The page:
This story begins 10 years ago when my wife and I were looking at a house that would become our home. The real estate agent was on vacation so the owners showed us the house. We knew we liked it upon entering but our decision to buy it was sealed by what we saw when we stepped out onto a second level porch with a view of the yard and vacant lot next to it.
The owner pointed out two large trees, one of which was a beautiful, mature Bradford Pear tree. The branches of this kind of tree form a bell shape, which makes for wonderful shade -- an important feature for the hot and humid southern coastal Summers. Also, the leaves go through a brilliant metamorphasis throughout the year, from white flowers in Spring to green leaves in the Summer, to a bright red in Autumn, to leaves on the ground in Winter for our children to play in.
After taking in the scenery from the porch, my wife noticed a cat wandering through the yard and immediately inquired about it. The owner said, "That's Chapman. She is our cat but we can't take her with us. Our neighbor said she would feed her after we leave." My wife turned to me and I immediately recognized the look, which said three things without words: "This person is a fool to abandon such a beautiful creature; we're buying this house; and Chapman will be our cat." All three things were realized.
For 9 years we enjoyed that home, during which time the tree grew even bigger and more beautiful as did our family and our love for Chapman the cat. For a few years, we allowed her to freely go outdoors, where she used the Bradford Pear tree's shade to relax and its trunk to sharpen her claws. When she grew older, we convinced her that she belonged inside the house with us.
Around the time we decided to move from that home to our current one, we noticed construction workers preparing the vacant lot for building. Our longtime suspicion and fear was now realized -- the tree was positioned in such a way that it would need to be removed (destroyed) to make room for a new home to be built on the vacant lot.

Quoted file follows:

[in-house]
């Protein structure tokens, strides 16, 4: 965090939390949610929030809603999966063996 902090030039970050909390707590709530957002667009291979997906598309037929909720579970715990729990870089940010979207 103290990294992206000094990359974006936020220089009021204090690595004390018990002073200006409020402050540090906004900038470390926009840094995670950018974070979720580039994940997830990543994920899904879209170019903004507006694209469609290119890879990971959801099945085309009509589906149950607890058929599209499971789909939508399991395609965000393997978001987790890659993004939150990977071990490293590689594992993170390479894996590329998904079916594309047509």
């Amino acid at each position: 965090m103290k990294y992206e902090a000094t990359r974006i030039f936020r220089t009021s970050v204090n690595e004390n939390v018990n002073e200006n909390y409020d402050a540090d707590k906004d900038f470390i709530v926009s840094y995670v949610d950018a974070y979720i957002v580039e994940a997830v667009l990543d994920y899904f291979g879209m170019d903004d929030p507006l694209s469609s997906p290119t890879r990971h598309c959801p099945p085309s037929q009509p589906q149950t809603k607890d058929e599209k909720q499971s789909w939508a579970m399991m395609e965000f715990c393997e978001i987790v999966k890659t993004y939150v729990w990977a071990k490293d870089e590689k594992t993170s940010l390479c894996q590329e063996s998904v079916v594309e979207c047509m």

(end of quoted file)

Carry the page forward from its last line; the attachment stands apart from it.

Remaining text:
Saddened by our discovery, we walked under and around the Bradford Pear to see if there was any way that the home could be built without taking down that tree. The property lines drawn made it appear impossible not to remove the tree. But suddenly and amazingly we discovered a small sprout coming out of the ground nearby. It was a baby tree growing from the root of the Bradford Pear! My two young boys and I carefully dug around the tiny sprout, cut the mother tree's root on each side of the baby tree, and placed it in a pot. The next day, the construction workers tore down the mother Bradford Pear.
Not long after that sad day, we put our home on the market, sold it, and moved to Hilton Head Island with our family, which of course included Chapman, our other cats, our dog... and the baby Bradford Pear.
We who choose to surround ourselves with lives even more temporary than our own, live within a fragile circle, easily and often breached. Unable to accept its awful gaps, we still would live no other way. ~ Irving Townsend
One week ago, as of this writing, our dear old cat and treasured family member, Chapman, died. Fortunately my wife and I were with Chapman, comforting her, the moment she took her last breath. Meanwhile, out in the yard of our new home was our young Bradford Pear, which had outgrown its pot.
It must have been less than a few minutes after Chapman died we decided that she should be buried that day -- on the same day the young tree would find its new home in the earth... directly above Chapman.
The photograph of the young Bradford Pear (right) was taken the day it was placed into the ground, along with our beloved cat.
The mother Bradford Pear tree and Chapman both gave us many years of life and love that can continue growing for many more years with the young tree, which will no doubt grow just as big and beautiful as her mother, thanks in part to Chapman's nourishing body laying in the earth just beneath the tree.
To end this story, I should mention one of our family's favorite books, The Giving Tree, by Shel Silverstein. It's a story of a tree that loves a boy who used the tree as shade, a place to play, to eat the tree's apples, and eventually to use as wood to build a home when the boy becomes a man. After he loses his livelihood and family to his selfish ways, he returns as an old man to the Giving Tree, which happily offers all that it has remaining to give, a stump, for the old man to sit and be comfortable. The tree had never stopped giving, never expecting anything in return.
Our story is a bit different. Our young tree will undoubtedly give to us like its mother did but we will also give back to it, as will Chapman.